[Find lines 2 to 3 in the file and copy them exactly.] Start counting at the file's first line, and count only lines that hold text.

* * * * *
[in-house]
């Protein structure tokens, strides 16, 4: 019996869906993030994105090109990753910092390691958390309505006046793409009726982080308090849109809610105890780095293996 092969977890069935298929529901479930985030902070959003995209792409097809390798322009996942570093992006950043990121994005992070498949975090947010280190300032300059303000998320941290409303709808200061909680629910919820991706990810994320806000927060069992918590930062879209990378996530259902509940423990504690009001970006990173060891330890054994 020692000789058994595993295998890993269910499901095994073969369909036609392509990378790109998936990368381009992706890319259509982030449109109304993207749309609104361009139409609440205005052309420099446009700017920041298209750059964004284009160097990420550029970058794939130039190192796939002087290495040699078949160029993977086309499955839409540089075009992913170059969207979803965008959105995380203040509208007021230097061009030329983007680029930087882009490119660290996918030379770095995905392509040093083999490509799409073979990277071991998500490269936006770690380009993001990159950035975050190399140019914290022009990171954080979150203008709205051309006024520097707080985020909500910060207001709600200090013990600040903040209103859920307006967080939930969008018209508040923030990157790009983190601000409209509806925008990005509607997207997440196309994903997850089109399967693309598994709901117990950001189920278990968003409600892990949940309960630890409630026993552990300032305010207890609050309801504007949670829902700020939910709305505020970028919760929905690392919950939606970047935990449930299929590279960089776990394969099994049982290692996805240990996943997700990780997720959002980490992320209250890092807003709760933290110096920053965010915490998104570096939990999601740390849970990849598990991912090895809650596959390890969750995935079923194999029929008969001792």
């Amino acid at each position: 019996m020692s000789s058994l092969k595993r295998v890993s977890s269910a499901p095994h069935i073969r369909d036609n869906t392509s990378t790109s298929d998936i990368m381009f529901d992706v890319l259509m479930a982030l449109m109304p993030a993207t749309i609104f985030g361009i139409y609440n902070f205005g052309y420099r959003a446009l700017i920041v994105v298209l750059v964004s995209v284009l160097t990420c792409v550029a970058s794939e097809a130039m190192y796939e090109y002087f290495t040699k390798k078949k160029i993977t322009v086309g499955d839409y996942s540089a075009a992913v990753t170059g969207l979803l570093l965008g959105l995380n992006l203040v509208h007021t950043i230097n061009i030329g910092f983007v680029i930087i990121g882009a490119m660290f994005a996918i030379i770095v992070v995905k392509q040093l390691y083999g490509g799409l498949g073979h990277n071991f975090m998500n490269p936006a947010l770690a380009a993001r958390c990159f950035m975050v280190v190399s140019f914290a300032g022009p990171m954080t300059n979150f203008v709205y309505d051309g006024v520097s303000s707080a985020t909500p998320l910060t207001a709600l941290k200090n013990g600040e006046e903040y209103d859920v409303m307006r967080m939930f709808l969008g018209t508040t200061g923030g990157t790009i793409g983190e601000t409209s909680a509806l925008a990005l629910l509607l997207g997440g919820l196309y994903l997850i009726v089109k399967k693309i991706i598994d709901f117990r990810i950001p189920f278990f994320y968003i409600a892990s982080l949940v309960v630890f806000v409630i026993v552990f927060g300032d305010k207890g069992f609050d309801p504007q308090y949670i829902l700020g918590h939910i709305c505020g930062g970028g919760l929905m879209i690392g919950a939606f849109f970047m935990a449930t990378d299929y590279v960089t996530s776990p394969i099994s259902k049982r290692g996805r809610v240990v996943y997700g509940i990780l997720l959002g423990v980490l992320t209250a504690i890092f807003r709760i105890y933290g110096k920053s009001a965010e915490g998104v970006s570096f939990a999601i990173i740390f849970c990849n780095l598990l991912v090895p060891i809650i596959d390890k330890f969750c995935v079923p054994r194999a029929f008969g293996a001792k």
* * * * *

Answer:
């Protein structure tokens, strides 16, 4: 019996869906993030994105090109990753910092390691958390309505006046793409009726982080308090849109809610105890780095293996 092969977890069935298929529901479930985030902070959003995209792409097809390798322009996942570093992006950043990121994005992070498949975090947010280190300032300059303000998320941290409303709808200061909680629910919820991706990810994320806000927060069992918590930062879209990378996530259902509940423990504690009001970006990173060891330890054994 020692000789058994595993295998890993269910499901095994073969369909036609392509990378790109998936990368381009992706890319259509982030449109109304993207749309609104361009139409609440205005052309420099446009700017920041298209750059964004284009160097990420550029970058794939130039190192796939002087290495040699078949160029993977086309499955839409540089075009992913170059969207979803965008959105995380203040509208007021230097061009030329983007680029930087882009490119660290996918030379770095995905392509040093083999490509799409073979990277071991998500490269936006770690380009993001990159950035975050190399140019914290022009990171954080979150203008709205051309006024520097707080985020909500910060207001709600200090013990600040903040209103859920307006967080939930969008018209508040923030990157790009983190601000409209509806925008990005509607997207997440196309994903997850089109399967693309598994709901117990950001189920278990968003409600892990949940309960630890409630026993552990300032305010207890609050309801504007949670829902700020939910709305505020970028919760929905690392919950939606970047935990449930299929590279960089776990394969099994049982290692996805240990996943997700990780997720959002980490992320209250890092807003709760933290110096920053965010915490998104570096939990999601740390849970990849598990991912090895809650596959390890969750995935079923194999029929008969001792």
């Amino acid at each position: 019996m020692s000789s058994l092969k595993r295998v890993s977890s269910a499901p095994h069935i073969r369909d036609n869906t392509s990378t790109s298929d998936i990368m381009f529901d992706v890319l259509m479930a982030l449109m109304p993030a993207t749309i609104f985030g361009i139409y609440n902070f205005g052309y420099r959003a446009l700017i920041v994105v298209l750059v964004s995209v284009l160097t990420c792409v550029a970058s794939e097809a130039m190192y796939e090109y002087f290495t040699k390798k078949k160029i993977t322009v086309g499955d839409y996942s540089a075009a992913v990753t170059g969207l979803l570093l965008g959105l995380n992006l203040v509208h007021t950043i230097n061009i030329g910092f983007v680029i930087i990121g882009a490119m660290f994005a996918i030379i770095v992070v995905k392509q040093l390691y083999g490509g799409l498949g073979h990277n071991f975090m998500n490269p936006a947010l770690a380009a993001r958390c990159f950035m975050v280190v190399s140019f914290a300032g022009p990171m954080t300059n979150f203008v709205y309505d051309g006024v520097s303000s707080a985020t909500p998320l910060t207001a709600l941290k200090n013990g600040e006046e903040y209103d859920v409303m307006r967080m939930f709808l969008g018209t508040t200061g923030g990157t790009i793409g983190e601000t409209s909680a509806l925008a990005l629910l509607l997207g997440g919820l196309y994903l997850i009726v089109k399967k693309i991706i598994d709901f117990r990810i950001p189920f278990f994320y968003i409600a892990s982080l949940v309960v630890f806000v409630i026993v552990f927060g300032d305010k207890g069992f609050d309801p504007q308090y949670i829902l700020g918590h939910i709305c505020g930062g970028g919760l929905m879209i690392g919950a939606f849109f970047m935990a449930t990378d299929y590279v960089t996530s776990p394969i099994s259902k049982r290692g996805r809610v240990v996943y997700g509940i990780l997720l959002g423990v980490l992320t209250a504690i890092f807003r709760i105890y933290g110096k920053s009001a965010e915490g998104v970006s570096f939990a999601i990173i740390f849970c990849n780095l598990l991912v090895p060891i809650i596959d390890k330890f969750c995935v079923p054994r194999a029929f008969g293996a001792k």